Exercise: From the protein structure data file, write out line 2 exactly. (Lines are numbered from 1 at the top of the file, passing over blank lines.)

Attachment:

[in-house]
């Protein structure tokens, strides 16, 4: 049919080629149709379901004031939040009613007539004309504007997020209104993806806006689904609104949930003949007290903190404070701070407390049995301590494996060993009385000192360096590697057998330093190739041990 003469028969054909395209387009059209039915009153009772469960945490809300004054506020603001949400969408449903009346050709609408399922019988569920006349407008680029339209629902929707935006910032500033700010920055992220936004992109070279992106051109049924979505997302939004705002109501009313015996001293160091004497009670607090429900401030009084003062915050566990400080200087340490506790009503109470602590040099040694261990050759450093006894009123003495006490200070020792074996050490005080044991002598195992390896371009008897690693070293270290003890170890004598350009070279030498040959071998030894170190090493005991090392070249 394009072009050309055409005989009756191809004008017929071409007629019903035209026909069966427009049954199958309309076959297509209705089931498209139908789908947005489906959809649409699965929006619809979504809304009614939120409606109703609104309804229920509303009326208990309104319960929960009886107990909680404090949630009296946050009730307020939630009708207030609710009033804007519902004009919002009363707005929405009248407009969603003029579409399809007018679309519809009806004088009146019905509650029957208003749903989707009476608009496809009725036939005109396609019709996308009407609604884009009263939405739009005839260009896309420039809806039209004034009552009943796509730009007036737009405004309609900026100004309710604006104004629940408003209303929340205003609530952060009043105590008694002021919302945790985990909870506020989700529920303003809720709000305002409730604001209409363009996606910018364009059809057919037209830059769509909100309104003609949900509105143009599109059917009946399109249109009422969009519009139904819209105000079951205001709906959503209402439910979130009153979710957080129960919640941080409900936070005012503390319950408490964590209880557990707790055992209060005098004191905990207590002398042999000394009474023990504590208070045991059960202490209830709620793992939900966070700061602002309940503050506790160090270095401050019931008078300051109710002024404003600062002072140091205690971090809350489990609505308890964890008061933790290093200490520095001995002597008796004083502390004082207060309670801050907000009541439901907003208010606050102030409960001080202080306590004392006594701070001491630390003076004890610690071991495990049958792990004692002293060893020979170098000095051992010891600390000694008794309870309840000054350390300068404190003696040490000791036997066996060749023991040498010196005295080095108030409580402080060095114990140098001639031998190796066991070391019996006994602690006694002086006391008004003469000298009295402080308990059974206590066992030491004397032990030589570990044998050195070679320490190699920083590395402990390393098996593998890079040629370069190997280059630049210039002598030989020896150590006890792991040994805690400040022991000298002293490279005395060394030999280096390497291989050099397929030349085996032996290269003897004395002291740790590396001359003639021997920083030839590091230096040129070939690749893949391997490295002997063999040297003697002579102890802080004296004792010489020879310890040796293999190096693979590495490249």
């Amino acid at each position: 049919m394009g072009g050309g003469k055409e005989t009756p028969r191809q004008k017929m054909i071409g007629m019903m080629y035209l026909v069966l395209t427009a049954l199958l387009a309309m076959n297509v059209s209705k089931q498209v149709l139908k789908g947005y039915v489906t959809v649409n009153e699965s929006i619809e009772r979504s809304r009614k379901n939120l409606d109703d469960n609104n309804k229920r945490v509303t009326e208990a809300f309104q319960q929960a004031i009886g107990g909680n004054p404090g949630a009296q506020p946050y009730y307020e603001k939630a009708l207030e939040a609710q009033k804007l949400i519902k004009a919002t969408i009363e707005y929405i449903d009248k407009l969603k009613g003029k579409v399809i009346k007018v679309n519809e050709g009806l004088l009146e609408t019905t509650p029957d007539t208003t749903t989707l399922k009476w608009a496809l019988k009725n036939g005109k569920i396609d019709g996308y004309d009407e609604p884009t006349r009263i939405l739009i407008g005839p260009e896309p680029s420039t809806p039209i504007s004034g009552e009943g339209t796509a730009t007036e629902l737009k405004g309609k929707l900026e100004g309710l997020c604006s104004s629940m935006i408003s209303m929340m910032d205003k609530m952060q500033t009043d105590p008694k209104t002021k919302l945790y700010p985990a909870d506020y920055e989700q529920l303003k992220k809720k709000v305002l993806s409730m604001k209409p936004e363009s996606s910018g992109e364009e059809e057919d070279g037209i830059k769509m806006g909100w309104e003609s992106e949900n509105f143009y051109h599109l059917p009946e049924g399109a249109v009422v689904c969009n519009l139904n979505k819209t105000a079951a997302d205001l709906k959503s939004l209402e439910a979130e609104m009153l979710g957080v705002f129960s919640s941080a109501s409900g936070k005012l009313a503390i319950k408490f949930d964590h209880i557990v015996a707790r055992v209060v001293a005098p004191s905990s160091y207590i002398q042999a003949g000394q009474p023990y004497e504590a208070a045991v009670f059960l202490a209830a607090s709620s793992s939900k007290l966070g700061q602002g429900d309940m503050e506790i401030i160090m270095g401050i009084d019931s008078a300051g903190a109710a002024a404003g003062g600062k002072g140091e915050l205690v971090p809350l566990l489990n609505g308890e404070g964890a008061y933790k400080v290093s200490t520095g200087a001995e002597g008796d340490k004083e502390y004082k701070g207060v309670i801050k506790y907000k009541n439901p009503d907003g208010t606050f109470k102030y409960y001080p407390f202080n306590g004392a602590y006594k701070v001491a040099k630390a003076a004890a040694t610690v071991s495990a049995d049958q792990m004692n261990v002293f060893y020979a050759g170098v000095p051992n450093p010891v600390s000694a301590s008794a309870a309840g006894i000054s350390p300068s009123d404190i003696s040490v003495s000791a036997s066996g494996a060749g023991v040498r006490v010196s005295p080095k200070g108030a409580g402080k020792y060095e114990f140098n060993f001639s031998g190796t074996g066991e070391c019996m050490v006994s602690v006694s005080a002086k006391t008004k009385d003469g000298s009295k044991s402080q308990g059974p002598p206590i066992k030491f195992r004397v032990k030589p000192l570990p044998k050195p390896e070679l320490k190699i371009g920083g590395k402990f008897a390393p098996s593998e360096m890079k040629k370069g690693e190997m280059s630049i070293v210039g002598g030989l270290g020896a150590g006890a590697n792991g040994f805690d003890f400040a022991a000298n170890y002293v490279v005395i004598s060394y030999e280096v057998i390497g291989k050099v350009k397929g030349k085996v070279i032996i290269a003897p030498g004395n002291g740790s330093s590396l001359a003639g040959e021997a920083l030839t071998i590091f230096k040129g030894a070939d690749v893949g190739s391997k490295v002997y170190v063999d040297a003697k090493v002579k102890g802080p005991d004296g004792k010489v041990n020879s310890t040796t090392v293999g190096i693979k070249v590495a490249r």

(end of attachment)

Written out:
């Protein structure tokens, strides 16, 4: 049919080629149709379901004031939040009613007539004309504007997020209104993806806006689904609104949930003949007290903190404070701070407390049995301590494996060993009385000192360096590697057998330093190739041990 003469028969054909395209387009059209039915009153009772469960945490809300004054506020603001949400969408449903009346050709609408399922019988569920006349407008680029339209629902929707935006910032500033700010920055992220936004992109070279992106051109049924979505997302939004705002109501009313015996001293160091004497009670607090429900401030009084003062915050566990400080200087340490506790009503109470602590040099040694261990050759450093006894009123003495006490200070020792074996050490005080044991002598195992390896371009008897690693070293270290003890170890004598350009070279030498040959071998030894170190090493005991090392070249 394009072009050309055409005989009756191809004008017929071409007629019903035209026909069966427009049954199958309309076959297509209705089931498209139908789908947005489906959809649409699965929006619809979504809304009614939120409606109703609104309804229920509303009326208990309104319960929960009886107990909680404090949630009296946050009730307020939630009708207030609710009033804007519902004009919002009363707005929405009248407009969603003029579409399809007018679309519809009806004088009146019905509650029957208003749903989707009476608009496809009725036939005109396609019709996308009407609604884009009263939405739009005839260009896309420039809806039209004034009552009943796509730009007036737009405004309609900026100004309710604006104004629940408003209303929340205003609530952060009043105590008694002021919302945790985990909870506020989700529920303003809720709000305002409730604001209409363009996606910018364009059809057919037209830059769509909100309104003609949900509105143009599109059917009946399109249109009422969009519009139904819209105000079951205001709906959503209402439910979130009153979710957080129960919640941080409900936070005012503390319950408490964590209880557990707790055992209060005098004191905990207590002398042999000394009474023990504590208070045991059960202490209830709620793992939900966070700061602002309940503050506790160090270095401050019931008078300051109710002024404003600062002072140091205690971090809350489990609505308890964890008061933790290093200490520095001995002597008796004083502390004082207060309670801050907000009541439901907003208010606050102030409960001080202080306590004392006594701070001491630390003076004890610690071991495990049958792990004692002293060893020979170098000095051992010891600390000694008794309870309840000054350390300068404190003696040490000791036997066996060749023991040498010196005295080095108030409580402080060095114990140098001639031998190796066991070391019996006994602690006694002086006391008004003469000298009295402080308990059974206590066992030491004397032990030589570990044998050195070679320490190699920083590395402990390393098996593998890079040629370069190997280059630049210039002598030989020896150590006890792991040994805690400040022991000298002293490279005395060394030999280096390497291989050099397929030349085996032996290269003897004395002291740790590396001359003639021997920083030839590091230096040129070939690749893949391997490295002997063999040297003697002579102890802080004296004792010489020879310890040796293999190096693979590495490249």